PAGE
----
Rosie O’Donnell often asked her grandmother about a specific photo hanging in her house, but her grandmother was tight lipped about the woman. O’Donnell knew she was somehow related to her, but didn’t know much beyond that. So she began her “Who Do You Think You Are?” journey by researching the mystery woman.
She starts looking in the 1900 census, finding her great-grandparents Michael and Ellen Murtha. The census indicates Michael was born in French Canada and his parents were born in Ireland. O’Donnell steps back father to the 1880, but shows Michael living in Brooklyn with a different woman his first wife Anna.
This leads O’Donnell to Manhattan, where she finds the death certificate for Anna Murtaugh, a variation of the Murtha surname. The cause of death is listed as an explosion of an oil lamp. O’Donnell searches neighborhood newspapers for write-ups about the incident, discovering Anna was holding her infant daughter during the explosion.
Catholic church baptismal records revealed Anna’s daughter to be Elizabeth Murtha, who lived through the accident and eventually had many children and grandchildren. Tracing the line forward, O’Donnell is reunited with Elizabeth’s grandchildren, her second cousins. They confirm that the mysterious photo is Elizabeth’s mother Anna.
After solving that mystery, she travels to Quebec to search parish records for Anna’s husband and O’Donnell’s great-grandfather Michael Murtha, listed as Michael Murtaugh in baptismal records. Michael’s parents are listed as Andrew Murtaugh and Anne Doyle. O’Donnell searches a local newspaper to find the obituary for Anne, which lists her birthplace as Kildare, Ireland. For more on searching newspapers, see our Finding You Family in Old Newspapers on-demand webinar.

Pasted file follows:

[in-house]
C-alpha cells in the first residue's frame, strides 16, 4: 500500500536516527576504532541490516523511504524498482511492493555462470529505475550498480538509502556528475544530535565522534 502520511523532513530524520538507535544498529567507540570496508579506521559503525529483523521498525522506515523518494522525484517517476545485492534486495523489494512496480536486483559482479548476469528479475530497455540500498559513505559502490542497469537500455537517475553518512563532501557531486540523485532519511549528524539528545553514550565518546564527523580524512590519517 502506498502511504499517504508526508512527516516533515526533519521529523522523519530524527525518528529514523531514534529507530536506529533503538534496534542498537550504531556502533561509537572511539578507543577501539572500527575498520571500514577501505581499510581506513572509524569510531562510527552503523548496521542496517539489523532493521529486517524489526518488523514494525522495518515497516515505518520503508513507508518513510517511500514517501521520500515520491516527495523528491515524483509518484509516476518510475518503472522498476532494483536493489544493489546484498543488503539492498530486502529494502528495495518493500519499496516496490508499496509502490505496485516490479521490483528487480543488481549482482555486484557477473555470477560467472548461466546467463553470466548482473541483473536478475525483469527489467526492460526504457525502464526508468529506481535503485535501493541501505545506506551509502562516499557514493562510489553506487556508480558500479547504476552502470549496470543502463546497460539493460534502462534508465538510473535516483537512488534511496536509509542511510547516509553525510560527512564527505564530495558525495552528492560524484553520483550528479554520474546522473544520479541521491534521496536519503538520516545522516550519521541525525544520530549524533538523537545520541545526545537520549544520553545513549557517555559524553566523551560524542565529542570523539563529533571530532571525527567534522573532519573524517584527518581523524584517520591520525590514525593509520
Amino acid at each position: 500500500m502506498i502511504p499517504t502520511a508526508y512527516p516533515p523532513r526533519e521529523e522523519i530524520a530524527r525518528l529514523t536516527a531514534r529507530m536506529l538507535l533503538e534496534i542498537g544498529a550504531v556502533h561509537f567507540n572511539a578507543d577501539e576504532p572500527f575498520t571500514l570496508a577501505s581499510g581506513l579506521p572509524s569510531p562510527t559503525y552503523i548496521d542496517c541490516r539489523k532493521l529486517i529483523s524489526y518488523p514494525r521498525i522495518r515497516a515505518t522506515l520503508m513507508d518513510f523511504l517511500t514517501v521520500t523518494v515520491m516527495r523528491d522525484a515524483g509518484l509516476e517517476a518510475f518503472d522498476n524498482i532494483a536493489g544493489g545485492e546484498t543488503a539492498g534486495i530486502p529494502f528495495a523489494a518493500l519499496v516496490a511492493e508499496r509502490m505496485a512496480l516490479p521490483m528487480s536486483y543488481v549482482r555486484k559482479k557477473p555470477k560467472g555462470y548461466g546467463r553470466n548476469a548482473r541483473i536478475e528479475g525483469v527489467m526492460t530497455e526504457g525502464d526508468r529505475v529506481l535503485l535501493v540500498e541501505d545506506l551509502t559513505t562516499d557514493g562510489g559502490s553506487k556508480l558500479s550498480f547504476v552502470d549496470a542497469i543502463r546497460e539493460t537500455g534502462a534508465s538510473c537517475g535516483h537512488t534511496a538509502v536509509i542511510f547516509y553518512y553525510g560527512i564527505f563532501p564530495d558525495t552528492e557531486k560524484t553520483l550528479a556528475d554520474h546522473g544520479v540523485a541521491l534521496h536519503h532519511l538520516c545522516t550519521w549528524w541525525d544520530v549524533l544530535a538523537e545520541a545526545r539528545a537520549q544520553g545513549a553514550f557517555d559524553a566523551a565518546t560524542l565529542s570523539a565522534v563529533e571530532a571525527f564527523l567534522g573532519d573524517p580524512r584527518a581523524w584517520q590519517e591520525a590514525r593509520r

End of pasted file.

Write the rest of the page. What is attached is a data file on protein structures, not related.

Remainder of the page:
O’Donnell then heads to Ireland to find out more about the Murtaughs. Many people emigrated from Ireland at the height of the potato feminine, and Andrew and Anne were among them.
Searching Poor Law Union minute books for a mention of the family, O’Donnell discovers two men sponsored the Murtaughs passage to Canada. The Poor Law Union only provided assisted immigration for severely impoverished families during the feminine. To qualify for assisted immigration, a family would have to live in a work house for at least a year. For more on tracing your Irish roots, see our Irish heritage research guide.
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